How to build the "perfect" CV
I've been in the recruitment business for about 5 years, and I've witnessed everything from the good to the bad, the impressive to the appalling. One thing I have never witnessed is the "perfect" CV, however, the one thing that all great CVs have in common is that they're honest, well-written, and engaging. It's never easy putting your own accomplishments into words, especially when you aren't used to it. But there are some simple rules that apply whether you're applying for your first job or have been working for years:
Understand the job you want ... and get to know your employer
If you really want to get the job, it's important to understand the job you want and know your employer. This is actually more important than knowing how to write a CV! Let's break this point down:
Know what they need. Employers are looking for specific skill sets and experience, so make sure you're highlighting those in your CV. If there's a specific software program that they use all the time or an industry-specific certification that requires a certain type of degree, then highlight those things because it shows that you're able to meet their needs as an employee (and possibly even exceed them).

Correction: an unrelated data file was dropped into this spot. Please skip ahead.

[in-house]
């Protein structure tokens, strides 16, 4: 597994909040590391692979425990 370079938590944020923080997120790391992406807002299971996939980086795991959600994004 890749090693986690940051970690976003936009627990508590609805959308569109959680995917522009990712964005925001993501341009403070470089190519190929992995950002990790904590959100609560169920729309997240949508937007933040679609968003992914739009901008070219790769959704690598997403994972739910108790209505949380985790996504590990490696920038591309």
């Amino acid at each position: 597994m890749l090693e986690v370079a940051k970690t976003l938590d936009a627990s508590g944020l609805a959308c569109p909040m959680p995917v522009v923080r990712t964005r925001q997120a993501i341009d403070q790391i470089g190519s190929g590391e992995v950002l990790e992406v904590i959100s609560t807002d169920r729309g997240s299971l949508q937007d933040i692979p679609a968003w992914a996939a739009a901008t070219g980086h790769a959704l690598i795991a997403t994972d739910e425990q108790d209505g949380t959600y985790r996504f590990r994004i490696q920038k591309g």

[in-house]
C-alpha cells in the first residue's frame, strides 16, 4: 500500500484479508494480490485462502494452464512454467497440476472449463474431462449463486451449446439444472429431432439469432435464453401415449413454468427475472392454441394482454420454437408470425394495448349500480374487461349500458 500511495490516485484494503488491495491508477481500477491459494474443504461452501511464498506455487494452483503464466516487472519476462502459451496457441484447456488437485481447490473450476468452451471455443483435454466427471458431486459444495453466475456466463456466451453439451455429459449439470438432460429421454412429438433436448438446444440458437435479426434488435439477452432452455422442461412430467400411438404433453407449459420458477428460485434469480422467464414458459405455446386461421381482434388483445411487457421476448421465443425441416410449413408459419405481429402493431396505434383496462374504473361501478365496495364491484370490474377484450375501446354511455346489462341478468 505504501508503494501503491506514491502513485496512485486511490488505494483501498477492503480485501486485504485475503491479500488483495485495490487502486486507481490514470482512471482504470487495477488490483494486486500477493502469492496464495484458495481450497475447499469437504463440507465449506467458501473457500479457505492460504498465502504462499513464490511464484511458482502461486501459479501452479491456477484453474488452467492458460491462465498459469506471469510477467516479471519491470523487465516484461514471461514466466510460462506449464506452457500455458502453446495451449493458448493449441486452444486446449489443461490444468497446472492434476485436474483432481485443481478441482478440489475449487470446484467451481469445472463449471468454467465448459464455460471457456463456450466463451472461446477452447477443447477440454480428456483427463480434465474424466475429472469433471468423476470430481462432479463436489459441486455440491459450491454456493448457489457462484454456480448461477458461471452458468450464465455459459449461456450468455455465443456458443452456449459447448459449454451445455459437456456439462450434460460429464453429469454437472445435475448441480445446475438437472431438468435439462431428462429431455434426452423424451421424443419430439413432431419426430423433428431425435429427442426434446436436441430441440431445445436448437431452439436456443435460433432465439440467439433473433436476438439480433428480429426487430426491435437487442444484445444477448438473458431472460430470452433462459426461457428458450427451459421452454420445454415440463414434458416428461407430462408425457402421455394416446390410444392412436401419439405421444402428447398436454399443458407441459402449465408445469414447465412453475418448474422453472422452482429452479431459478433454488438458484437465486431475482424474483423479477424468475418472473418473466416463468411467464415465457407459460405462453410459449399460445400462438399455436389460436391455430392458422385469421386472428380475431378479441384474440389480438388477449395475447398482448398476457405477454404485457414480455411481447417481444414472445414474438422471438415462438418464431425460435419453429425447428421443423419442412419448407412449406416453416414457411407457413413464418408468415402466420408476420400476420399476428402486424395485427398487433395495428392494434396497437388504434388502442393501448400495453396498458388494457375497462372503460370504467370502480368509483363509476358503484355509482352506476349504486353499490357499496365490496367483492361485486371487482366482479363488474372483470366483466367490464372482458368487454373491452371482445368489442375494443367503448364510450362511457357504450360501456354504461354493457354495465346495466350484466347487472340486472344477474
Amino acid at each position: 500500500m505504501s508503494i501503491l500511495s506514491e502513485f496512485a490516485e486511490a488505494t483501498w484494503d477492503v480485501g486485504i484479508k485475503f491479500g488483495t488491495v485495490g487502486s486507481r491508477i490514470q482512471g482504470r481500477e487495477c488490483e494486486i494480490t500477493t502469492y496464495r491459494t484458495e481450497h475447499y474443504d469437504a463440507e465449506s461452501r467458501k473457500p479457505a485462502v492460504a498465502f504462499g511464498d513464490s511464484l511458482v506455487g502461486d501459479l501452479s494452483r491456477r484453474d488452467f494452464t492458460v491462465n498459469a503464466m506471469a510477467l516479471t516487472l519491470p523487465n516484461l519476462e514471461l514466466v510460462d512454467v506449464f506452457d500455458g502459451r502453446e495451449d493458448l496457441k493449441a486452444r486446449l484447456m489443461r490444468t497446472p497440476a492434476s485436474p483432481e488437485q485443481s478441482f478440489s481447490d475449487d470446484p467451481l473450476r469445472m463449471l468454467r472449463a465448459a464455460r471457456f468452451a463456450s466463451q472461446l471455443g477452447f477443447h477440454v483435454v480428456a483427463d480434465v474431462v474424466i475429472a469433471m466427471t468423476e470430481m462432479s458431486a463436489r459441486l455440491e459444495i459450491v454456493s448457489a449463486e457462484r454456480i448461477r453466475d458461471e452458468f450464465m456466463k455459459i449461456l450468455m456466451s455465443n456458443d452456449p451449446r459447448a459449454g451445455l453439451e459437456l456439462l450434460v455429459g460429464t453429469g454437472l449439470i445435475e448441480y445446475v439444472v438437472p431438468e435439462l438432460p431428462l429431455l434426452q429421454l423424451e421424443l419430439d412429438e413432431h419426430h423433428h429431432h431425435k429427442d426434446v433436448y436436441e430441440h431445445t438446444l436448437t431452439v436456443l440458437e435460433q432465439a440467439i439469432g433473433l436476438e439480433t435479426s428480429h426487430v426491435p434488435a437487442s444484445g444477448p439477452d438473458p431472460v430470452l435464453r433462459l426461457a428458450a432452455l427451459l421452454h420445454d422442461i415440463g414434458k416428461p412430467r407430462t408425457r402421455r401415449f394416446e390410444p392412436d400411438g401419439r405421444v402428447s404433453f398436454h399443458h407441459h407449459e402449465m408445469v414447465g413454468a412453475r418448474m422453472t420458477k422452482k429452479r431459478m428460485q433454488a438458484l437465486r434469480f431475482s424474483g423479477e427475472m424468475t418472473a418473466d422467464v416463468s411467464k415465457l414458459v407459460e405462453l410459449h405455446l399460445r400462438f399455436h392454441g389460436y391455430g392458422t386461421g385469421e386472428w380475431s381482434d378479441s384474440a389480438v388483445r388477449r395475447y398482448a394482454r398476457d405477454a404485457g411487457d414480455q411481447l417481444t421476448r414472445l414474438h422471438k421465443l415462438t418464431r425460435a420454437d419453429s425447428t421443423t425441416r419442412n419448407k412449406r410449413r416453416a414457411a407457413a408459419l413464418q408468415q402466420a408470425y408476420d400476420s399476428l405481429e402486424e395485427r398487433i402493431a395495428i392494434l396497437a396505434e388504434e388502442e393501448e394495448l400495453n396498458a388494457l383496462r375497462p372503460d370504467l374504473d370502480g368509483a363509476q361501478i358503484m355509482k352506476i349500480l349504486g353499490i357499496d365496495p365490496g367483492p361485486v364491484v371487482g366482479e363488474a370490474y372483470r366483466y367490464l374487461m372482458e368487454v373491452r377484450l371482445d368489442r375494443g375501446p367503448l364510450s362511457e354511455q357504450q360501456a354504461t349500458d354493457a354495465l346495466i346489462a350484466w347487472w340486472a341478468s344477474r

Understand the job title. Even if you don't have all of these skills at first - which is totally fine - try thinking about how could you learn them. Is there a way in which you could improve yourself so that you can impress your peers to get promoted within the company?
Do your research
In order to build the perfect CV, you have to do your research. This means researching the company, the job, and the industry. Researching what kind of employer you want to work for is important too; if you want to work at a tech startup but only have experience in insurance sales, that doesn't mean your dream job isn't out there waiting for you!